Current high school golfer, Harold Dobernecker, a junior, had a lot to share about the coach he is now working with as a new season of golf is set to begin.


One thing that is very meaningful to Dobernecker is that Brown is not only a great coach and teacher but also a believer in Jesus. Brown once joined Dobernecker and other students who are part of Fellowship of Christian Athletes at the flag pole for an event that happens just once a year. “We get together … and pray for our school and other things we need,” Dobernecker said.


Dobernecker also likes that his golf experience at Nevada has included more than just golfing. The team has to read. “Last year was the book, ‘Golf is Not a Game of Perfect’ by Dr. Rob Rotella, and this year is ‘Why The Best Are the Best’ by Kevin Eastman. These books are about … effective ways to think and practice, how to be a good person and key components to being the best version of you. On days where the team can’t practice outside or just a day in seminar, Brown holds a book study where all varsity golfers are required to have read a part of the book and reflect to the team what they learned or thought.”


Like others, Nevada High School Athletic Director Dustin Smith said there are many great things he could say about Coach Brown and his abilities. “Golf coaching can sometimes be stigmatized as an ‘easy coaching gig.’ I mean, how hard can it be to hang out at a golf course all spring, isn’t that a lot of peoples’ dream?” Smith states. Then he continues. “Coach Brown takes the job very seriously every day and elevates his athletes to the next level. If you were to observe Coach Brown during practice or meet, he would be giving continuous feedback to his student-athletes, some of the feedback would be related to the game of golf and some related to growing up and becoming men.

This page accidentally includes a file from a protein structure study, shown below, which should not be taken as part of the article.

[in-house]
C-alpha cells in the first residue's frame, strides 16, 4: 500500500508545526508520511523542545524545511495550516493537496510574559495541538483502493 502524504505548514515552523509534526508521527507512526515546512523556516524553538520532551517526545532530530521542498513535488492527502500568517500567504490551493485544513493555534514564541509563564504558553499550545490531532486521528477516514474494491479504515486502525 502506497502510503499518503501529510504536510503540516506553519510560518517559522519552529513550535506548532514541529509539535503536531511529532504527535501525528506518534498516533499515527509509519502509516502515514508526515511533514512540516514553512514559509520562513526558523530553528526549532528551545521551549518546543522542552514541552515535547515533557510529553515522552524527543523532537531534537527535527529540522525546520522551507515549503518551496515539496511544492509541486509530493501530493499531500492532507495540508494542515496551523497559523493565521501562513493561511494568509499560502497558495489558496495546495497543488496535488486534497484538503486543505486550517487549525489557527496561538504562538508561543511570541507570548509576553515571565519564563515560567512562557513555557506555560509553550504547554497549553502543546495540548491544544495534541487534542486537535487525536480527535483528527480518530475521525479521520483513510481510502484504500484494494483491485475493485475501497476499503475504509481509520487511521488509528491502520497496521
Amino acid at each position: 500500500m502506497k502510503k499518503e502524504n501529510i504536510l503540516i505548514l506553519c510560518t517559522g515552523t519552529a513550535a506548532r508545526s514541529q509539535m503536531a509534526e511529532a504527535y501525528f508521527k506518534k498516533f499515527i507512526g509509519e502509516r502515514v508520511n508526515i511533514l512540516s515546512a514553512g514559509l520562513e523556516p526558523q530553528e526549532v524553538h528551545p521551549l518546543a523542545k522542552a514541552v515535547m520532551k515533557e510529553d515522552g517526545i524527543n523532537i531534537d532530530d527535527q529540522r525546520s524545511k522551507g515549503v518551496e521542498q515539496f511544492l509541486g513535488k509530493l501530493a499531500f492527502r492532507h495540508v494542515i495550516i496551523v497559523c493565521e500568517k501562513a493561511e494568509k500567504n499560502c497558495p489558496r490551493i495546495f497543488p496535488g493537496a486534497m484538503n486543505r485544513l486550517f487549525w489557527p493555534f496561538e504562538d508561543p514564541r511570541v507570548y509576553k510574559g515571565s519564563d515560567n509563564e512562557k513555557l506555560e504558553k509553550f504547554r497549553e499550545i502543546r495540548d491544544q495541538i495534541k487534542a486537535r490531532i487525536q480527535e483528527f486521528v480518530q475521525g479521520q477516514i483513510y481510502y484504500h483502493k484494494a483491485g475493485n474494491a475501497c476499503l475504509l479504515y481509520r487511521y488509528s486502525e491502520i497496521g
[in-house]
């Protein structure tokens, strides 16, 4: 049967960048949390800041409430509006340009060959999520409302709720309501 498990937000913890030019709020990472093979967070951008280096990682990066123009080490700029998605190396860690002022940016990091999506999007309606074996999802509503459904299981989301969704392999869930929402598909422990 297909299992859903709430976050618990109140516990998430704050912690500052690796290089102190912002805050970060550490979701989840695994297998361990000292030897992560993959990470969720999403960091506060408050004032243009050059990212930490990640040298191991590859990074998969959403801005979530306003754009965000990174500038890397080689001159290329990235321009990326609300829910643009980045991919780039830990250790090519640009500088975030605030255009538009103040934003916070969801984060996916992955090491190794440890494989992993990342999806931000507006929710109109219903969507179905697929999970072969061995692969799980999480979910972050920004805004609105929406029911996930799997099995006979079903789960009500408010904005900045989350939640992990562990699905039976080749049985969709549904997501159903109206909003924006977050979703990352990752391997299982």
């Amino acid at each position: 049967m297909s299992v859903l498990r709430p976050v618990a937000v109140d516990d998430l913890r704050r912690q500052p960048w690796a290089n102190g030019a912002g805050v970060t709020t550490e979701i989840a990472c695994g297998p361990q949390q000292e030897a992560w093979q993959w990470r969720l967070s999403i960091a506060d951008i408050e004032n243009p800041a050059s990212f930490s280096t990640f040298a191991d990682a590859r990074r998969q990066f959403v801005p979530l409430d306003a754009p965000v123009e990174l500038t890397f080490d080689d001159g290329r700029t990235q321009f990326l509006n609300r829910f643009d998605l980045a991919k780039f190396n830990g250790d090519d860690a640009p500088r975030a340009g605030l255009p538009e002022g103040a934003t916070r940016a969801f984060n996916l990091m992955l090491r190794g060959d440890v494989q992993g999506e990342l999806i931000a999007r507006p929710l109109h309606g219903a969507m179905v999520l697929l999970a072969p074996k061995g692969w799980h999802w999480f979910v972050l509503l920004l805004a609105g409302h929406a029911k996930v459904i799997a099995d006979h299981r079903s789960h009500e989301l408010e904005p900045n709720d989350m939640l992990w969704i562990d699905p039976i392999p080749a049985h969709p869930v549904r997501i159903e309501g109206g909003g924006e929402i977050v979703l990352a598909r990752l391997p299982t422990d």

“The professionalism Coach Brown brings to the golf team is elite and gives Nevada golf an edge when it comes to competition,” Smith said.


Not only is Brown a coach and teacher, but he is also a husband and father. He and his wife, Ashley, who teaches K-2 music at Gilbert and Kindermusik classes in Ames, have two children, both with March birthdays. Griffin just turned 9, and Willow will soon turn 6.


Kieffer’s own son, Jordan, who was lost far too soon, also golfed for Brown when he was in high school. “I lost my son about three years ago and made the decision to step down from coaching, as it brought back a lot of memories of being on the golf course with my son… and of my son playing for Coach Brown.” But after learning he was going to be a grandfather, Kieffer re-evaluated that decision. “I contacted Ryan and said, ‘I heard you might have an assistant golf coach position open’ and made the commitment that I was considering coaching again. Ryan told me that he already had a feeling that I would come back and had already turned my name in to the school board for approval. That really meant the world to me; it was like he was able to read something in me that I didn’t know I was feeling.”


Kieffer said, “I can’t think of someone more deserving of being chosen for this honor than Ryan. Ryan isn’t one for attention being pointed his way, he is always about the kids.”


Crowley, like all the others, is excited for Brown to receive the award. “Coach Brown was always an amazing role model to all of his students and players and I am really excited that he is being recognized for everything that he has done for all of us over the years.”